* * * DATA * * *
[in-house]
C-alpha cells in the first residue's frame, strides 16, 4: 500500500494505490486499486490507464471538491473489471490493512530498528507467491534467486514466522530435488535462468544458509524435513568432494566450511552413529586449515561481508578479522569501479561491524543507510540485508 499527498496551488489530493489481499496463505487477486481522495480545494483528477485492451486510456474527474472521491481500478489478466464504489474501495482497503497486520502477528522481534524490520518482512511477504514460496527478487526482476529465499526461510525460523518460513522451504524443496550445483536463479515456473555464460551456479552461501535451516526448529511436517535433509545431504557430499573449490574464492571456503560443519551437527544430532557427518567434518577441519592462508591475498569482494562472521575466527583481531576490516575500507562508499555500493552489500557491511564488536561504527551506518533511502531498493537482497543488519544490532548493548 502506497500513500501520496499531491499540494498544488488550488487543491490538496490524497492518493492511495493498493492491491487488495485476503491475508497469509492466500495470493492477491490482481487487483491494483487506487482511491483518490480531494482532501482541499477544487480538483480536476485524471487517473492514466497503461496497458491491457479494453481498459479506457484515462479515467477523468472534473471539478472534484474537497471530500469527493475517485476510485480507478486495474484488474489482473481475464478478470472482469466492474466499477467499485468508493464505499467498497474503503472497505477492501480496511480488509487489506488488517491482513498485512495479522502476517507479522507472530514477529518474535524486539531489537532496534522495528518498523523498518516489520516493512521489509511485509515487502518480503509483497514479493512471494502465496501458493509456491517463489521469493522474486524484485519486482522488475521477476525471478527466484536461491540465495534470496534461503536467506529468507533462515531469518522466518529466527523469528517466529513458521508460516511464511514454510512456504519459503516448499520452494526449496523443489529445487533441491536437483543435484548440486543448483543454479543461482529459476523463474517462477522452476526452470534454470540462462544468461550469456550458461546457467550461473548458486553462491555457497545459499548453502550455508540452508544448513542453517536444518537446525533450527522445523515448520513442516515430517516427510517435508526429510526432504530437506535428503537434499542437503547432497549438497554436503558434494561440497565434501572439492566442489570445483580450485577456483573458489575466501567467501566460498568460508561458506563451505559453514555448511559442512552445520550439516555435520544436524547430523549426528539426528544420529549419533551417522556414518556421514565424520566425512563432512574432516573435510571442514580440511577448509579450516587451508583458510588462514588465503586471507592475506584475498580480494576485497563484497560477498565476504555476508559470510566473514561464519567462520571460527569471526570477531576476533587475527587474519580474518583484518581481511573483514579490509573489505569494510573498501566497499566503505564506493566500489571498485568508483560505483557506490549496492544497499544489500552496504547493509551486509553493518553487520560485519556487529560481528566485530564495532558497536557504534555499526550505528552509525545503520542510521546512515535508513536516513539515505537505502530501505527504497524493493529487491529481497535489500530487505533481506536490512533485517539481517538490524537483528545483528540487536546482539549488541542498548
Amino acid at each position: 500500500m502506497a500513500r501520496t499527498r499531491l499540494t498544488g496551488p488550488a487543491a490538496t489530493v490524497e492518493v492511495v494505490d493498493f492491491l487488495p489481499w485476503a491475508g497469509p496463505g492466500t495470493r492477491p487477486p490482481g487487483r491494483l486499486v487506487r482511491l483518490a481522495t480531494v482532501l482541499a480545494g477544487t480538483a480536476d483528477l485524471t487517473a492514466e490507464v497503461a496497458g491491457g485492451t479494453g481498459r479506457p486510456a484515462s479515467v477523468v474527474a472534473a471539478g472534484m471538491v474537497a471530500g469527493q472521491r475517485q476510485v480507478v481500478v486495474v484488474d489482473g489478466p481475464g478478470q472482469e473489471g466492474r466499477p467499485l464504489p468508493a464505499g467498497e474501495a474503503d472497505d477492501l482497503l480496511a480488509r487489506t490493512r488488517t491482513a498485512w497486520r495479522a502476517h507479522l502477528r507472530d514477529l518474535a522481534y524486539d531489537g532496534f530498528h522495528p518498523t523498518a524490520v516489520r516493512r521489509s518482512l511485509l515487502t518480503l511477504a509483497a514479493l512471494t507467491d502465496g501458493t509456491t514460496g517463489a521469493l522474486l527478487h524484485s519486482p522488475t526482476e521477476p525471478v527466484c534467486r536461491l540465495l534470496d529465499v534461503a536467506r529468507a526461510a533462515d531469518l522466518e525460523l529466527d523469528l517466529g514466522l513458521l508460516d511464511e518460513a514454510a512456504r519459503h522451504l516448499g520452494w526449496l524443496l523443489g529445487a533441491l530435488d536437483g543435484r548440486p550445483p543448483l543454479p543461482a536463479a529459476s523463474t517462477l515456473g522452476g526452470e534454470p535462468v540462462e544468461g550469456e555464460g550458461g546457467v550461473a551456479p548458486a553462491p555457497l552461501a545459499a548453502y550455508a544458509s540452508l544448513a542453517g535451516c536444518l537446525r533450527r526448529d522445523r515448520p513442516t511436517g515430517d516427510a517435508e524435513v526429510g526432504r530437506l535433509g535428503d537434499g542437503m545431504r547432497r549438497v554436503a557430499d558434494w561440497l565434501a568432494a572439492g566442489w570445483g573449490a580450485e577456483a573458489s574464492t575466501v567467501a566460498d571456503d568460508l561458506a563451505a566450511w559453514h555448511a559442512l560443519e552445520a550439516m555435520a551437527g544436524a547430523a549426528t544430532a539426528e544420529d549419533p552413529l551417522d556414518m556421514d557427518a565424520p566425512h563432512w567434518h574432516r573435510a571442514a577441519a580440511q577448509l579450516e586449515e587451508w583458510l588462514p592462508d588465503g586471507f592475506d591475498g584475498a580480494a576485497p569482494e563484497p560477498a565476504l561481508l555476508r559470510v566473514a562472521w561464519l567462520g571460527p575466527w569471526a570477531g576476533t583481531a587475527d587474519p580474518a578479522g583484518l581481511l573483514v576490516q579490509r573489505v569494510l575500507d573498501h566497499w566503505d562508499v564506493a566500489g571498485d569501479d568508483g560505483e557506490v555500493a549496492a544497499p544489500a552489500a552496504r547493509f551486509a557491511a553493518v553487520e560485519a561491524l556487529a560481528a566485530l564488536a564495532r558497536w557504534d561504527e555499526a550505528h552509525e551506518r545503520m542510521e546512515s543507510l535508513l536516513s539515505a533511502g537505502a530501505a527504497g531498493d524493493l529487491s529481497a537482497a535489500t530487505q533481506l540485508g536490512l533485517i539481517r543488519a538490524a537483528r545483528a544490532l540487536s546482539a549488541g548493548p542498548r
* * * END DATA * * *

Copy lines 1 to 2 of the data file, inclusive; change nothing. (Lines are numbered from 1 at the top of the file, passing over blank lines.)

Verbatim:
[in-house]
C-alpha cells in the first residue's frame, strides 16, 4: 500500500494505490486499486490507464471538491473489471490493512530498528507467491534467486514466522530435488535462468544458509524435513568432494566450511552413529586449515561481508578479522569501479561491524543507510540485508 499527498496551488489530493489481499496463505487477486481522495480545494483528477485492451486510456474527474472521491481500478489478466464504489474501495482497503497486520502477528522481534524490520518482512511477504514460496527478487526482476529465499526461510525460523518460513522451504524443496550445483536463479515456473555464460551456479552461501535451516526448529511436517535433509545431504557430499573449490574464492571456503560443519551437527544430532557427518567434518577441519592462508591475498569482494562472521575466527583481531576490516575500507562508499555500493552489500557491511564488536561504527551506518533511502531498493537482497543488519544490532548493548 502506497500513500501520496499531491499540494498544488488550488487543491490538496490524497492518493492511495493498493492491491487488495485476503491475508497469509492466500495470493492477491490482481487487483491494483487506487482511491483518490480531494482532501482541499477544487480538483480536476485524471487517473492514466497503461496497458491491457479494453481498459479506457484515462479515467477523468472534473471539478472534484474537497471530500469527493475517485476510485480507478486495474484488474489482473481475464478478470472482469466492474466499477467499485468508493464505499467498497474503503472497505477492501480496511480488509487489506488488517491482513498485512495479522502476517507479522507472530514477529518474535524486539531489537532496534522495528518498523523498518516489520516493512521489509511485509515487502518480503509483497514479493512471494502465496501458493509456491517463489521469493522474486524484485519486482522488475521477476525471478527466484536461491540465495534470496534461503536467506529468507533462515531469518522466518529466527523469528517466529513458521508460516511464511514454510512456504519459503516448499520452494526449496523443489529445487533441491536437483543435484548440486543448483543454479543461482529459476523463474517462477522452476526452470534454470540462462544468461550469456550458461546457467550461473548458486553462491555457497545459499548453502550455508540452508544448513542453517536444518537446525533450527522445523515448520513442516515430517516427510517435508526429510526432504530437506535428503537434499542437503547432497549438497554436503558434494561440497565434501572439492566442489570445483580450485577456483573458489575466501567467501566460498568460508561458506563451505559453514555448511559442512552445520550439516555435520544436524547430523549426528539426528544420529549419533551417522556414518556421514565424520566425512563432512574432516573435510571442514580440511577448509579450516587451508583458510588462514588465503586471507592475506584475498580480494576485497563484497560477498565476504555476508559470510566473514561464519567462520571460527569471526570477531576476533587475527587474519580474518583484518581481511573483514579490509573489505569494510573498501566497499566503505564506493566500489571498485568508483560505483557506490549496492544497499544489500552496504547493509551486509553493518553487520560485519556487529560481528566485530564495532558497536557504534555499526550505528552509525545503520542510521546512515535508513536516513539515505537505502530501505527504497524493493529487491529481497535489500530487505533481506536490512533485517539481517538490524537483528545483528540487536546482539549488541542498548